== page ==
Schools have had a longstanding immunity against the introduction of new technologies. In 1922 Thomas Edison predicted that movies would replace textbooks. In 1945 one forecaster imagined radios as common as blackboards in classrooms. In the 1960s, B.F. Skinner predicted that teaching machines and programmed instruction would double the amount of information students could learn in a given time. Filmstrips and other audiovisual aids were fads thirty years ago, and the television, now seen as a supplier of brain candy, once had a sterling reputation as an education machine.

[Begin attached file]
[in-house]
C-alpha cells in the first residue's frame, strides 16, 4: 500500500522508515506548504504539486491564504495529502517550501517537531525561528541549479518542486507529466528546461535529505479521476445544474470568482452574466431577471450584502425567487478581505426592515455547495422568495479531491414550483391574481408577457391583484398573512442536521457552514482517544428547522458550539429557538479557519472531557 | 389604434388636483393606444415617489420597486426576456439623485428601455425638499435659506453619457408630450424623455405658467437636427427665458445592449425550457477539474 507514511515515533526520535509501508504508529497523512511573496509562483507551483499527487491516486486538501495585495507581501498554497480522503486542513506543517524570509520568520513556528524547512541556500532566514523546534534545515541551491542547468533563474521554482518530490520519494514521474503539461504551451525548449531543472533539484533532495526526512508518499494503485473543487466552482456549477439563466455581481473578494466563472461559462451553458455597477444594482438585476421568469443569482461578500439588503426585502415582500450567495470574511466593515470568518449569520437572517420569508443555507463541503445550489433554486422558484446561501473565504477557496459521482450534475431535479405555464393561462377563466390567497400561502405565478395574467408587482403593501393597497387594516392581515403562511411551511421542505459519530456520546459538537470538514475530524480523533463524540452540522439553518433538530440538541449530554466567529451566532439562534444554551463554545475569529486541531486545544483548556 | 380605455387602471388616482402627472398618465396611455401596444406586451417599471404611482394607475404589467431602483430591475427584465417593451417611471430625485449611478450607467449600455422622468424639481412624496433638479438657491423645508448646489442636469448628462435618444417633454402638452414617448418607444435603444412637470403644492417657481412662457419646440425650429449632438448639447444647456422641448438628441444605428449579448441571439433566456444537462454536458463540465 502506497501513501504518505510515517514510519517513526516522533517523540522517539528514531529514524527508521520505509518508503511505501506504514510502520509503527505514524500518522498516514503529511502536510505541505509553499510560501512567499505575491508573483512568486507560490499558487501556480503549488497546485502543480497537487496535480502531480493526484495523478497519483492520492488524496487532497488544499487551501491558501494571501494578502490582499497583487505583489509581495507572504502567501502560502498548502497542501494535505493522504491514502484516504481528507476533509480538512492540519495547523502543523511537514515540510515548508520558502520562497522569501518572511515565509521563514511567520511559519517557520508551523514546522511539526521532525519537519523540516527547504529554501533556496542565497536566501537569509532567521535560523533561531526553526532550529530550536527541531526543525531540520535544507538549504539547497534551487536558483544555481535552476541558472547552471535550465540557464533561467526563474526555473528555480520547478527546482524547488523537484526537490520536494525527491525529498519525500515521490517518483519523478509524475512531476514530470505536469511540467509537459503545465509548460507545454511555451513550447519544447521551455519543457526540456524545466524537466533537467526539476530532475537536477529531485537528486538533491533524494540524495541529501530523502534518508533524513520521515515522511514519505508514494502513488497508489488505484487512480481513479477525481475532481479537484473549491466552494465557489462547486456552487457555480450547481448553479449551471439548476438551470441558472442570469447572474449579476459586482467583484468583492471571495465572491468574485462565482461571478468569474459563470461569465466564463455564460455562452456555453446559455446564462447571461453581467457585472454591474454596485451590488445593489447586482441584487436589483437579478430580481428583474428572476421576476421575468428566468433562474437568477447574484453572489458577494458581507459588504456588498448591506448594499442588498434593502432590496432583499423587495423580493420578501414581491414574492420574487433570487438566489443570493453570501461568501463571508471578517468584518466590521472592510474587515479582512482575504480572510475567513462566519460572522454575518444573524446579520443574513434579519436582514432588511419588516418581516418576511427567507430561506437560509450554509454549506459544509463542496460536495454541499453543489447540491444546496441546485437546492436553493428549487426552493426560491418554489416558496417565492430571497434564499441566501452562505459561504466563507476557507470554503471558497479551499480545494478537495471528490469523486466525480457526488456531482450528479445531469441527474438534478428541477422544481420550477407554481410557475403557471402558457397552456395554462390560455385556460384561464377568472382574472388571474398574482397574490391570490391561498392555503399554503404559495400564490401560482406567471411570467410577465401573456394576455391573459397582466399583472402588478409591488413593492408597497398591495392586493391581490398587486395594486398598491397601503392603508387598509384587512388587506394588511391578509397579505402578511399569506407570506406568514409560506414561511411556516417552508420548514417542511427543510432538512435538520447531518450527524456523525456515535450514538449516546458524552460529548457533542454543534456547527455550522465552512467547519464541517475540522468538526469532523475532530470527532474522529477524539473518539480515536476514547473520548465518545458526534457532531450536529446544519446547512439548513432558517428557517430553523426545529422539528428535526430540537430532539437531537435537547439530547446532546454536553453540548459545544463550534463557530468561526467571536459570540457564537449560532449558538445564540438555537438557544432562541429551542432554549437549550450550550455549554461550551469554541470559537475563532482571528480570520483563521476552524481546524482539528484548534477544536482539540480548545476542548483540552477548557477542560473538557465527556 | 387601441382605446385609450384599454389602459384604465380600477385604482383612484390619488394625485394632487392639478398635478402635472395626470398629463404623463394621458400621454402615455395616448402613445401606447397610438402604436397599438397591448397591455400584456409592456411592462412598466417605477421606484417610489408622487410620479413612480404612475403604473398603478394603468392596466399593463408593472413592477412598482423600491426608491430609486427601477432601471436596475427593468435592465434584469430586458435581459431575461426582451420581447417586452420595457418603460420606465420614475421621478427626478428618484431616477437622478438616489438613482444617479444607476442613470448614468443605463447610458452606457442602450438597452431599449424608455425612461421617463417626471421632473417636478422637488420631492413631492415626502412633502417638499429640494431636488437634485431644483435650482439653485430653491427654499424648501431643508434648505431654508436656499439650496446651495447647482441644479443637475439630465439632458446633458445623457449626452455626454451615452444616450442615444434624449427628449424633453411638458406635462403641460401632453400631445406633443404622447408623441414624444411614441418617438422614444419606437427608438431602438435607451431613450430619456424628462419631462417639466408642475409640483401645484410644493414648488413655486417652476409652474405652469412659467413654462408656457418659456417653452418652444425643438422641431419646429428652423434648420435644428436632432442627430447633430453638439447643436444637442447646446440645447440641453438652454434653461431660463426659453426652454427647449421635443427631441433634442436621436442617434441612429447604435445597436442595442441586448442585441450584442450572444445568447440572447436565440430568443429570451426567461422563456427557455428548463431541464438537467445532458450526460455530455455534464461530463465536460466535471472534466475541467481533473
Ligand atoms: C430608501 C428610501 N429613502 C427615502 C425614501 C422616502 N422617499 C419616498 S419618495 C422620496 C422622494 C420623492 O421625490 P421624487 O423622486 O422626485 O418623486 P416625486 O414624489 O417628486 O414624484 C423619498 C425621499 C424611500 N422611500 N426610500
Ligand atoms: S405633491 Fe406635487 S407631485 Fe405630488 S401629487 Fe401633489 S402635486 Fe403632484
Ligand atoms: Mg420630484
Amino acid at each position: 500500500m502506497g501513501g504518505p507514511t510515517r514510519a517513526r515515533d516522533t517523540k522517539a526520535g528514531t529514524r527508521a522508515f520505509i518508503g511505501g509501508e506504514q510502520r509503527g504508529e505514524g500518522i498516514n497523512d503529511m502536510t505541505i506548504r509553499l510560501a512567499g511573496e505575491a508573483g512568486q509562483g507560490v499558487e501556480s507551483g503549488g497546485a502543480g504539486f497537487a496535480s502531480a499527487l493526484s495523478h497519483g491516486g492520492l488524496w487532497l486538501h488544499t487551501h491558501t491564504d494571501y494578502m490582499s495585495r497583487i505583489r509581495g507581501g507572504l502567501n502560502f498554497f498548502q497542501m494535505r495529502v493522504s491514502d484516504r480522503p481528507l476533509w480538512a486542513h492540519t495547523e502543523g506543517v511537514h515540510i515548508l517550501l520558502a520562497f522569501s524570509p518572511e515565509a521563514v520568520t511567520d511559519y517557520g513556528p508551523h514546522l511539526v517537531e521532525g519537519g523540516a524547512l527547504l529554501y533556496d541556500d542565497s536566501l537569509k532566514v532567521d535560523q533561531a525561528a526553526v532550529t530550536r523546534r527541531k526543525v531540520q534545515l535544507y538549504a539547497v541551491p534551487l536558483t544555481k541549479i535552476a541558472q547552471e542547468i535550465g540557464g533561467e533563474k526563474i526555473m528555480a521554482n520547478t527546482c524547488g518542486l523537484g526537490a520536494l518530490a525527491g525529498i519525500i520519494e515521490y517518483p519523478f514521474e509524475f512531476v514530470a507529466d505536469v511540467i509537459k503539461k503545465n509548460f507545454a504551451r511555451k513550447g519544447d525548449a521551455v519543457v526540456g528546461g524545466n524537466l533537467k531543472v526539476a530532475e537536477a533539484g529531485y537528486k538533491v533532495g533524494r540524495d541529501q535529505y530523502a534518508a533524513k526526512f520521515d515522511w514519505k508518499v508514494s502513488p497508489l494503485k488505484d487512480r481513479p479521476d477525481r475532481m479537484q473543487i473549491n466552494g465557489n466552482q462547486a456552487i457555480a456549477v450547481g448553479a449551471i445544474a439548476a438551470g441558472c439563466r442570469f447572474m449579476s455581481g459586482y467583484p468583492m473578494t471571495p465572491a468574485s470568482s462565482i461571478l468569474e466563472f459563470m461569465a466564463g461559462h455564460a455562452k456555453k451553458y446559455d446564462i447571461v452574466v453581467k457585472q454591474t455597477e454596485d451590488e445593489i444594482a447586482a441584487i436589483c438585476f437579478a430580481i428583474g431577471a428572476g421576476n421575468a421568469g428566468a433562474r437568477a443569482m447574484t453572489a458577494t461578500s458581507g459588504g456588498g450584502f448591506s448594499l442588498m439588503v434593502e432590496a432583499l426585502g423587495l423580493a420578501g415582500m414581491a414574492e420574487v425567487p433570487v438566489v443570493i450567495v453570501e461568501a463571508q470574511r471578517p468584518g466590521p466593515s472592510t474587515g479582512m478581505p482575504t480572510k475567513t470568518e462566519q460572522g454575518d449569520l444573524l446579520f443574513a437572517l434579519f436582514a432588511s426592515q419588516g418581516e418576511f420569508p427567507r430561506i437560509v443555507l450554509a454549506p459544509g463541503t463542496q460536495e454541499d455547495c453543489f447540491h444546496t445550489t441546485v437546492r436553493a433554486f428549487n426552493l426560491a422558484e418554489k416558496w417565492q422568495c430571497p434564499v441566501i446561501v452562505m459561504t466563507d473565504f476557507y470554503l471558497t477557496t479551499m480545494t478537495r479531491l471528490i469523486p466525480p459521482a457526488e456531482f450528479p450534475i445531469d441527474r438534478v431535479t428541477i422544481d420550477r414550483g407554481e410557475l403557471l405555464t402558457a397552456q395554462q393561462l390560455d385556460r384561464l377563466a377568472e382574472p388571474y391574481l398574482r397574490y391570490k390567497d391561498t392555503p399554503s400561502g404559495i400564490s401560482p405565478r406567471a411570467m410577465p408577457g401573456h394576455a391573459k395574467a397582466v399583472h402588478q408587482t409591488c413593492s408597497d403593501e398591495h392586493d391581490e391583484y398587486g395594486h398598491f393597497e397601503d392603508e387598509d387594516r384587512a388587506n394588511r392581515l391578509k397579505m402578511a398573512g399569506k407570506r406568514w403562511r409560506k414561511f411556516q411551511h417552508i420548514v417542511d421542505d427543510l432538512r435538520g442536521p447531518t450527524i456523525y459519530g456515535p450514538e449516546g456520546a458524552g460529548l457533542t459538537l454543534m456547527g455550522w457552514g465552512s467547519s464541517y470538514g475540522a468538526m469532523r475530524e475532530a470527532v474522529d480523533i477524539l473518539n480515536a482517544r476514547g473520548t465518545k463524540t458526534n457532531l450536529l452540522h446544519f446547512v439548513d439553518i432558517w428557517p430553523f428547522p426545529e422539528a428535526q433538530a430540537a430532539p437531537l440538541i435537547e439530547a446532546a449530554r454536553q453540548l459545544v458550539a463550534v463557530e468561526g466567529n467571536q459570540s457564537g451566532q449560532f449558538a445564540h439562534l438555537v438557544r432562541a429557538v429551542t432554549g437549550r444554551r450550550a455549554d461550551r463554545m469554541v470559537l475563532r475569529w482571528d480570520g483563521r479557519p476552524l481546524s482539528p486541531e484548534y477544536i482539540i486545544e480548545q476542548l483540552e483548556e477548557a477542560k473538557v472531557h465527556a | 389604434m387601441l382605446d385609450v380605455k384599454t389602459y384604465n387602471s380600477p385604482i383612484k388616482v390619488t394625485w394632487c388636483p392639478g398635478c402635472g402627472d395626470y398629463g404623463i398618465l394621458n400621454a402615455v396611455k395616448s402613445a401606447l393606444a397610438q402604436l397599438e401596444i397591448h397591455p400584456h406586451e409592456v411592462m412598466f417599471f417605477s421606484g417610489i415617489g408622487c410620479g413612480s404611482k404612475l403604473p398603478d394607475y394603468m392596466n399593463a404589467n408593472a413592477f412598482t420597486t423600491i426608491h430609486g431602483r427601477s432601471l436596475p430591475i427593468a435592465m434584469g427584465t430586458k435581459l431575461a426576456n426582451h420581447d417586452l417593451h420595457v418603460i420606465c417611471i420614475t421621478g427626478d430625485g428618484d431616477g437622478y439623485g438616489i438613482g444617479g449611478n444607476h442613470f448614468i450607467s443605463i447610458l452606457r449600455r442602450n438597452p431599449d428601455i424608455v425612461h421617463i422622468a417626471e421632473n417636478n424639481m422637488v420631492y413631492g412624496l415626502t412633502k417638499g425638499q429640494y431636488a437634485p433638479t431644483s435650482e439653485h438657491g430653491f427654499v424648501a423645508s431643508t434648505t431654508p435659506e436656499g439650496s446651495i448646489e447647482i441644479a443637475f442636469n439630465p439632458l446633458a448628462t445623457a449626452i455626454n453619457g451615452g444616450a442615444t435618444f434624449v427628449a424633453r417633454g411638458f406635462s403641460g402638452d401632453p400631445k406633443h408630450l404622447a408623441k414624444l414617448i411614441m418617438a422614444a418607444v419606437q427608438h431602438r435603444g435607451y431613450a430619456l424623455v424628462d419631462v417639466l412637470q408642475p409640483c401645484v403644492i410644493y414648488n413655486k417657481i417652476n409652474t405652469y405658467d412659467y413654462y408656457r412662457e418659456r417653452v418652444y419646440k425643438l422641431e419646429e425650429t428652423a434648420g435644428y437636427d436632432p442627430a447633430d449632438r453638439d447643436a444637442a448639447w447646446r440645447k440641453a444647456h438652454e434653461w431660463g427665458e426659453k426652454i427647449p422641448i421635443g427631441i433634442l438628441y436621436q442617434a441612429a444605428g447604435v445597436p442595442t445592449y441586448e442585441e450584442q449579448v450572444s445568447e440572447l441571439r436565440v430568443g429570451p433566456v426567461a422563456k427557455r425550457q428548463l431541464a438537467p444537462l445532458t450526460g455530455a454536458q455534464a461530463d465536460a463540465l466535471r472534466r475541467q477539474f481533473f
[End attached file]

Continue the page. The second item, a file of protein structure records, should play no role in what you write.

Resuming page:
Thinks We'll Do Our Reading On Screen (1923)
Movies to be Produced in Every Home (1925)